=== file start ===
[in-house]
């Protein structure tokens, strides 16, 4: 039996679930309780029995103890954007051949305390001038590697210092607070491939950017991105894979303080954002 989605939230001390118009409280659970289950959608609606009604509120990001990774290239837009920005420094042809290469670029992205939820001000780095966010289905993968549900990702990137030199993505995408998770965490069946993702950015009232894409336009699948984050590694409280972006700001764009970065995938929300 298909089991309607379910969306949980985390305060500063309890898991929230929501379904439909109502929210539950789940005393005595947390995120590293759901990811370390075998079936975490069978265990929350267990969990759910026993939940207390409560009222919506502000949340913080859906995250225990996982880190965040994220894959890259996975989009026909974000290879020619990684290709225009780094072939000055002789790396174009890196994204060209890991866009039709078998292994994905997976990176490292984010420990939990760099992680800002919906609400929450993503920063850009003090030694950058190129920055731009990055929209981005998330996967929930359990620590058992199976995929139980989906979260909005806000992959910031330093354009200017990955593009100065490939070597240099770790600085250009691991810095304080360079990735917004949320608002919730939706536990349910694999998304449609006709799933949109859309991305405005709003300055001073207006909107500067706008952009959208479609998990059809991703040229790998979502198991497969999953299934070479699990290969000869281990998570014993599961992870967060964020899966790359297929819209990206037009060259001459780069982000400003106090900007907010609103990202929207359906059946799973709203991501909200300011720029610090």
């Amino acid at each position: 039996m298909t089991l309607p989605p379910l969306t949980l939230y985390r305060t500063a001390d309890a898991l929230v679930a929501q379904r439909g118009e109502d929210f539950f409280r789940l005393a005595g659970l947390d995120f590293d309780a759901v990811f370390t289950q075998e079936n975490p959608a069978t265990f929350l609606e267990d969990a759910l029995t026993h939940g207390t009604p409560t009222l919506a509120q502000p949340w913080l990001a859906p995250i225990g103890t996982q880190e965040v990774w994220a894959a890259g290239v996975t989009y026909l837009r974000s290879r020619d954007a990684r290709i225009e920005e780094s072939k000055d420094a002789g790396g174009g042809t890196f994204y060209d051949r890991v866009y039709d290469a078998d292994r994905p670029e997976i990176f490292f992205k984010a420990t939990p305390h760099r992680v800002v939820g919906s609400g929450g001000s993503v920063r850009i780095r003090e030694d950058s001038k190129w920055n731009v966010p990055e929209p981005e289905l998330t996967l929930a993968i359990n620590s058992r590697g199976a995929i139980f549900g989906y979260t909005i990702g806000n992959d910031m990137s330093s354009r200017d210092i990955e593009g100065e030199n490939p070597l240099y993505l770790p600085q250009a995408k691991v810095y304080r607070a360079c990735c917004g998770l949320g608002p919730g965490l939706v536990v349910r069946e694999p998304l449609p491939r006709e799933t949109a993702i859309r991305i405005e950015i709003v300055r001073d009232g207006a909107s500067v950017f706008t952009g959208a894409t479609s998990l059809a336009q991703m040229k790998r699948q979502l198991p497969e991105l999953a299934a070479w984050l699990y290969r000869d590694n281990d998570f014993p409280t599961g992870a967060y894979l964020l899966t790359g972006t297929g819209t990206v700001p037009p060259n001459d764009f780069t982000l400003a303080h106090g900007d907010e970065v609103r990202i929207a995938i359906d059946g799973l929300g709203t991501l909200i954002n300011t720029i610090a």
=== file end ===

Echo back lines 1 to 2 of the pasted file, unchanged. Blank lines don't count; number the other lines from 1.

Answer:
[in-house]
């Protein structure tokens, strides 16, 4: 039996679930309780029995103890954007051949305390001038590697210092607070491939950017991105894979303080954002 989605939230001390118009409280659970289950959608609606009604509120990001990774290239837009920005420094042809290469670029992205939820001000780095966010289905993968549900990702990137030199993505995408998770965490069946993702950015009232894409336009699948984050590694409280972006700001764009970065995938929300 298909089991309607379910969306949980985390305060500063309890898991929230929501379904439909109502929210539950789940005393005595947390995120590293759901990811370390075998079936975490069978265990929350267990969990759910026993939940207390409560009222919506502000949340913080859906995250225990996982880190965040994220894959890259996975989009026909974000290879020619990684290709225009780094072939000055002789790396174009890196994204060209890991866009039709078998292994994905997976990176490292984010420990939990760099992680800002919906609400929450993503920063850009003090030694950058190129920055731009990055929209981005998330996967929930359990620590058992199976995929139980989906979260909005806000992959910031330093354009200017990955593009100065490939070597240099770790600085250009691991810095304080360079990735917004949320608002919730939706536990349910694999998304449609006709799933949109859309991305405005709003300055001073207006909107500067706008952009959208479609998990059809991703040229790998979502198991497969999953299934070479699990290969000869281990998570014993599961992870967060964020899966790359297929819209990206037009060259001459780069982000400003106090900007907010609103990202929207359906059946799973709203991501909200300011720029610090």